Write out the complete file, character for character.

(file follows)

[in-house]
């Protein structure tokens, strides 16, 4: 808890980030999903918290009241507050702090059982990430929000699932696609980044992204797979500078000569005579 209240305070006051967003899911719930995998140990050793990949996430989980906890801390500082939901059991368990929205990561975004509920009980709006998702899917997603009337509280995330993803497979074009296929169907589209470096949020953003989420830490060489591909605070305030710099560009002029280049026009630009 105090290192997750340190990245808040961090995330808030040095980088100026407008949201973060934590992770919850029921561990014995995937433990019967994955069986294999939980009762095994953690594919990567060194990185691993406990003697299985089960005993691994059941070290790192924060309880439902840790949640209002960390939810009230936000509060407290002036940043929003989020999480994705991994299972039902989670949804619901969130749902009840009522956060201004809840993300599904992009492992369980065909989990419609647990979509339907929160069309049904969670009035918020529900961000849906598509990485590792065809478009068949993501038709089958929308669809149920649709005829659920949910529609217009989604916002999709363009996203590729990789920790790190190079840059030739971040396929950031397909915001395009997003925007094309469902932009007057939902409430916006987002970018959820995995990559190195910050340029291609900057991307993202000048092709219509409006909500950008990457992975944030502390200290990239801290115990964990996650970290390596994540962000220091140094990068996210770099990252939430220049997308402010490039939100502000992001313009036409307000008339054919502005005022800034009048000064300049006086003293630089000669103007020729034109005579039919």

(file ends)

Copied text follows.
[in-house]
């Protein structure tokens, strides 16, 4: 808890980030999903918290009241507050702090059982990430929000699932696609980044992204797979500078000569005579 209240305070006051967003899911719930995998140990050793990949996430989980906890801390500082939901059991368990929205990561975004509920009980709006998702899917997603009337509280995330993803497979074009296929169907589209470096949020953003989420830490060489591909605070305030710099560009002029280049026009630009 105090290192997750340190990245808040961090995330808030040095980088100026407008949201973060934590992770919850029921561990014995995937433990019967994955069986294999939980009762095994953690594919990567060194990185691993406990003697299985089960005993691994059941070290790192924060309880439902840790949640209002960390939810009230936000509060407290002036940043929003989020999480994705991994299972039902989670949804619901969130749902009840009522956060201004809840993300599904992009492992369980065909989990419609647990979509339907929160069309049904969670009035918020529900961000849906598509990485590792065809478009068949993501038709089958929308669809149920649709005829659920949910529609217009989604916002999709363009996203590729990789920790790190190079840059030739971040396929950031397909915001395009997003925007094309469902932009007057939902409430916006987002970018959820995995990559190195910050340029291609900057991307993202000048092709219509409006909500950008990457992975944030502390200290990239801290115990964990996650970290390596994540962000220091140094990068996210770099990252939430220049997308402010490039939100502000992001313009036409307000008339054919502005005022800034009048000064300049006086003293630089000669103007020729034109005579039919």